Earlier this week Harvard economics professor Edward L. Glaesner wrote a post on The New York Times' Economix blog arguing that cities have been the starting point of social unrest for centuries. Glaesner is a fan of urbanism, writing in past posts in support of greater densities and the benefits inherit in large cities. Here he specifically mentions that Tunisia and Egypt could not have started their uprisings without the energy and vitality present in cities and densities large enough to overwhelm local law enforcement. And the narrowness and multitude of streets makes any counter effort difficult. It's hard to argue against the overthrow of repressive governments, but things are rarely that simple.
Baron Haussmann's transformation of Paris in the 1850-70's may have created some of the world's most elegant boulevards, but this was no city beautification project. This was a military project and therefore garrisoned the full support and resources of the ruling elite and city officials. For you see, Paris had already experienced two revolutions in the years proceeding the project and Napoleon III did not want a repeat. Wide boulevards meant the military could traverse quickly and efficiently and monuments such as the Arc de Triomphe doubled as military lookouts. As a bonus, the altering construction would cut through the heart of ancient neighborhoods and dispose of the rebelling poor. Paris experienced no further revolutions.
After WWII, the US started construction of a national highway system, which despite the massive effort and costs involved, sailed through Congress and to date has cost taxpayers nearly half a trillion dollars. One cannot pretend that the government has spent, and continues to spend, that kind of money solely for the convenience of motorists, who for millennia got on just fine without cars. No, to President Eisenhower this was a military project, designed to cut travel from one coast to the other from two months to two weeks. As in Paris a century earlier, this military project had little trouble garnering the support of the ruling elite. That the highway system spawned suburbia is perhaps a bonus, whether planned or coincidental I don't know, but undoubtedly welcome to an elite who, even in America, cannot help being paranoid. America was after all founded thanks to a revolution, and liberal gun laws make a repeat far easier to accomplish than in Europe, that bastion of pacifists. As Glaesner points out, riots and revolutions are not the product of poverty, but of unemployment, something the US is struggling to contain.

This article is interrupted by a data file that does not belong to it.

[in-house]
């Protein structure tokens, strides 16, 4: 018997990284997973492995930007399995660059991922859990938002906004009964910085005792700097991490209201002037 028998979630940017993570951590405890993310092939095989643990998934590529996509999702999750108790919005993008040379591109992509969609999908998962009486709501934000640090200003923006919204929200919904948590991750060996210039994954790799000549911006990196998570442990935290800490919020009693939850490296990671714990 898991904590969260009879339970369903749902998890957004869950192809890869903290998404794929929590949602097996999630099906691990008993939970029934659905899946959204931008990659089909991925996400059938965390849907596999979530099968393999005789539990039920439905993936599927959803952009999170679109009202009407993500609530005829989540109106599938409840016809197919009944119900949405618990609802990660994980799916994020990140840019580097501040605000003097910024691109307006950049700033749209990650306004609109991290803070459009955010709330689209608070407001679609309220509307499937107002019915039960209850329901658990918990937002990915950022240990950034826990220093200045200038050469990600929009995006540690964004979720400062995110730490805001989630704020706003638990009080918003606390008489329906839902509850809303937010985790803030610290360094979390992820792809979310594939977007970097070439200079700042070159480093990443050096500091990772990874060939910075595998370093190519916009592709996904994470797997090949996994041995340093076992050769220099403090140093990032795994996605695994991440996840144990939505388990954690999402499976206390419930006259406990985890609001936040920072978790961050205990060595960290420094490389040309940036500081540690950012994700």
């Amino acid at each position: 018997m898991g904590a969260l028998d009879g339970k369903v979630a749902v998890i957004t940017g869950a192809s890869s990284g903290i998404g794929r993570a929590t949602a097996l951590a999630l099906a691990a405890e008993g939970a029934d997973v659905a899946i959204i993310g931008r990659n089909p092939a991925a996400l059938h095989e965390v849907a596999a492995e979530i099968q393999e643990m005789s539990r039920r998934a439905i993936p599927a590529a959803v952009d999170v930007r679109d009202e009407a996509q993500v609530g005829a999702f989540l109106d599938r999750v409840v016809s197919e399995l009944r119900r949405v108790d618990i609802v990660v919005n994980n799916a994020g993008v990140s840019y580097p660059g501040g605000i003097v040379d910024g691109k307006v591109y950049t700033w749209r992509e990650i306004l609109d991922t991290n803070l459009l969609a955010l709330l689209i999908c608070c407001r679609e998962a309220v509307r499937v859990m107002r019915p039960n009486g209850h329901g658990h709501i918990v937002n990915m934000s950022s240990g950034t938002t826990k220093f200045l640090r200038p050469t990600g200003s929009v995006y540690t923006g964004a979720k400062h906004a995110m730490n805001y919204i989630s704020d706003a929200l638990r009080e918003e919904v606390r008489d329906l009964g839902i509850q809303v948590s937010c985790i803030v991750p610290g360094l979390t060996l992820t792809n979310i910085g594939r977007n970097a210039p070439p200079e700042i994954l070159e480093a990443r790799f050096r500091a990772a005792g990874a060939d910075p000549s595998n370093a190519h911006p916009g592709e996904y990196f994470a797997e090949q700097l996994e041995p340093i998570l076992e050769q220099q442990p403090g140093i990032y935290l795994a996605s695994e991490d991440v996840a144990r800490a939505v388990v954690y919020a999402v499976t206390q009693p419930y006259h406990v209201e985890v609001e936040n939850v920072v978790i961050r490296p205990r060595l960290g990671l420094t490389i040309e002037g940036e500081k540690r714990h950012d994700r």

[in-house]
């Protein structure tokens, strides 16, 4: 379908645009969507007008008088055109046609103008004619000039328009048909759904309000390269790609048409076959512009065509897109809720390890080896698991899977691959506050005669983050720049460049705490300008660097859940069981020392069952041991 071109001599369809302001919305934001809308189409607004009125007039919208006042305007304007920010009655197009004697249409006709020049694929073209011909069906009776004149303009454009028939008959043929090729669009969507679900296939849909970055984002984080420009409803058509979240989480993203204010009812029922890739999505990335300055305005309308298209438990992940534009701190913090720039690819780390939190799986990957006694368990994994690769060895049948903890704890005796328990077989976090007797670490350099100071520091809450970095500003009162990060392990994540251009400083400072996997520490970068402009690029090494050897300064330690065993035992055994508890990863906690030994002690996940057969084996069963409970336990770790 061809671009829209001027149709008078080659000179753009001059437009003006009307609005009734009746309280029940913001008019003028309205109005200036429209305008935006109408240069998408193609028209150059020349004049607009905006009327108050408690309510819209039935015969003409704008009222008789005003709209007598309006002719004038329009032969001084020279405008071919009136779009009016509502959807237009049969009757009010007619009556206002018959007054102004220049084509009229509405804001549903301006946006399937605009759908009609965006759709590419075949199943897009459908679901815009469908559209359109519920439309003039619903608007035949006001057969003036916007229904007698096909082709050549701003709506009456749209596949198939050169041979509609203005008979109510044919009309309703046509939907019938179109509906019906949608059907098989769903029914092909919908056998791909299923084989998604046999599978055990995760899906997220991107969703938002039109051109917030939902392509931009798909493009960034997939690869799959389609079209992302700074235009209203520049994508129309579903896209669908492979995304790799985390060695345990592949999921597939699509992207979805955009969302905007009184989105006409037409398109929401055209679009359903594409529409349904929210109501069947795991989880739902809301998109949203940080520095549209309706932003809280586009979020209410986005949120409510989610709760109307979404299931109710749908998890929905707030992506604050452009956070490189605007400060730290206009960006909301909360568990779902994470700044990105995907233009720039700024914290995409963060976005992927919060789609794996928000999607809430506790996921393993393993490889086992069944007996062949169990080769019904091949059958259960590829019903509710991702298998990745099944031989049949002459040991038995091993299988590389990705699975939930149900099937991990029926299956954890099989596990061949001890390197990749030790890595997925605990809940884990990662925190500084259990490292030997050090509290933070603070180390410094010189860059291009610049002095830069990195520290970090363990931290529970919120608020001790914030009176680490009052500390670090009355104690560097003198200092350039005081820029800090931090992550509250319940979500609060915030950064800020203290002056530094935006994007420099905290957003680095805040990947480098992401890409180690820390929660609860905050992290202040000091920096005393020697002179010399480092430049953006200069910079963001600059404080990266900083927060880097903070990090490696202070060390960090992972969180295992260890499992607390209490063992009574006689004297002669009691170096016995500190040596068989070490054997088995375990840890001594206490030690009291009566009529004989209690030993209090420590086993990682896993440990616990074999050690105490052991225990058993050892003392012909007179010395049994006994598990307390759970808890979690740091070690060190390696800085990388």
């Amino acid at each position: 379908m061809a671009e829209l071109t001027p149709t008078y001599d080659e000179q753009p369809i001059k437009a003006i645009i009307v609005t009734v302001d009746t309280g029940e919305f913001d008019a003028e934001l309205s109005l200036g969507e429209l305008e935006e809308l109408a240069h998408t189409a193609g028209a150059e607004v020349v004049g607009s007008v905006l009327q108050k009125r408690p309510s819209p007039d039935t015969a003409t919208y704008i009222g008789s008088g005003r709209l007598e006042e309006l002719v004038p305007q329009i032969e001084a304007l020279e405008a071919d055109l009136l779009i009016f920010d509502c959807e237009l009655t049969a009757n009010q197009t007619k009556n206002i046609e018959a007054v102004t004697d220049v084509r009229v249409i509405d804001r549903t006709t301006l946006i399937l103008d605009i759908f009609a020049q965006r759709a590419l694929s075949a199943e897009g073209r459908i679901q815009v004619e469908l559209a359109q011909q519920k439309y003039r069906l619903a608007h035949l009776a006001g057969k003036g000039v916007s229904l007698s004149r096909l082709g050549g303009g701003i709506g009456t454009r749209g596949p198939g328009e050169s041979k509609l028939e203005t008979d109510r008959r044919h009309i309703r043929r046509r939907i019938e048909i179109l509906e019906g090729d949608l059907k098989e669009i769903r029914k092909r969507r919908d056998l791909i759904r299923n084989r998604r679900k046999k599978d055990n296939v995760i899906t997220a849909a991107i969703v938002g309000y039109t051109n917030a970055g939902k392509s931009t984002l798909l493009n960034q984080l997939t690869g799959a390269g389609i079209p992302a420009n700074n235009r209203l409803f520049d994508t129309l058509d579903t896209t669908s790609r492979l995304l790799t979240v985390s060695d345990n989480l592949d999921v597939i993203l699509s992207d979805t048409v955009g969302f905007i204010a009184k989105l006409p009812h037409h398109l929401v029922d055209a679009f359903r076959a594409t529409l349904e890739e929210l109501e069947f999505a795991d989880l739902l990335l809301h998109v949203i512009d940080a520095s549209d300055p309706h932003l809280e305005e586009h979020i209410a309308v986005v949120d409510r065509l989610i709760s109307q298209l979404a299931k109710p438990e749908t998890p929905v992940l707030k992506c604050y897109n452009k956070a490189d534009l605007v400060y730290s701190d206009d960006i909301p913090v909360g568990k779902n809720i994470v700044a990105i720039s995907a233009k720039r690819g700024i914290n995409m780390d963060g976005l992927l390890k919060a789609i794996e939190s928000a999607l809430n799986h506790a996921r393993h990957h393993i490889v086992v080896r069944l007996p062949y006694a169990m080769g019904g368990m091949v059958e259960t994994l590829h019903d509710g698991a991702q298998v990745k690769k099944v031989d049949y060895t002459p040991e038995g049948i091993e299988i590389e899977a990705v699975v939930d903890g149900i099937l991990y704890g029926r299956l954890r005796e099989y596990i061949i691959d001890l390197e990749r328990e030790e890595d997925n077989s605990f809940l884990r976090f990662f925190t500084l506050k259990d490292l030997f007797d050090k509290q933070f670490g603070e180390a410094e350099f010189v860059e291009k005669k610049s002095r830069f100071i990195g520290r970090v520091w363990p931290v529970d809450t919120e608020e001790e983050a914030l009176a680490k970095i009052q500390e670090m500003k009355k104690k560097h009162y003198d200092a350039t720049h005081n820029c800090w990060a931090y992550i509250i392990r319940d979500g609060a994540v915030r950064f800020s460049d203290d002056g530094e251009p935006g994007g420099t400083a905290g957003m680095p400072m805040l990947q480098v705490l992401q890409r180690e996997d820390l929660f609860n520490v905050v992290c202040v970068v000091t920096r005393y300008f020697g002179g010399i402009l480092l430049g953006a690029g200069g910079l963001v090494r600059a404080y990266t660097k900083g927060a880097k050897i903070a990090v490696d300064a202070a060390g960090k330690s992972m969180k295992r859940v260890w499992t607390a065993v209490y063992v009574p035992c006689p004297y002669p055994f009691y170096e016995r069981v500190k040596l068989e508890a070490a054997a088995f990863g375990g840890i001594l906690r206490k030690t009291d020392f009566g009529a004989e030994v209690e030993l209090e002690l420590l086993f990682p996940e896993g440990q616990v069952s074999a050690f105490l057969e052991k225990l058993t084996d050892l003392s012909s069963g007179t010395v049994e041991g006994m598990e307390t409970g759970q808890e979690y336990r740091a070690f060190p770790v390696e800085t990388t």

I grew up in suburbia and the stereotypes are true. Neighbors don't interact in the suburbs, there's no cheery front porch talk and no group discussions. People who move to the suburbs are for the most part perfectly happy to live their own lives. There's no pot to stir, no one's feathers to ruffle. And the clear separation of incomes that suburbs impose means one group doesn't know what the others are doing or feeling. In short, no riots in the suburbs. It's therefore no surprise to know that suburbs have always and continue to receive large financial incentives from the government and private banks such as FHA insured loans and zoning laws.
If indeed society is to avoid stagnation as Jane Jacobs warns in Dark Age Ahead, much more decisive steps must be taken to prevent the rise of suburbia, and not just in the US, but most importantly in the developing world, where at present suburbia is most fashionable. These quickly changing countries are most vulnerable to the threat of suburbia as they have seen countless changes in the past century. Whereas the Western world developed at a relatively slow pace and therefore preserved its culture, developing nations risk losing their culture and identity irreparably unless they make a concentrated effort not to. Most importantly, nations must look to urban cities, as they have in the past. None of this "but the people want suburbs" nonsense. There's a huge chunk of the population which has no choice. That choice must be reclaimed. It is in cities where the arts develop, where people of different race, wealth, and background intermingle, where spontaneous conversations are held, where one can walk to and fro, and where thousands can gather to have their voices heard. It is in cities where culture grows, develops, and adapts. In the suburbs one finds slow yet certain cultural deterioration. In the suburbs is only the end.
|flickr : Majestic Moose|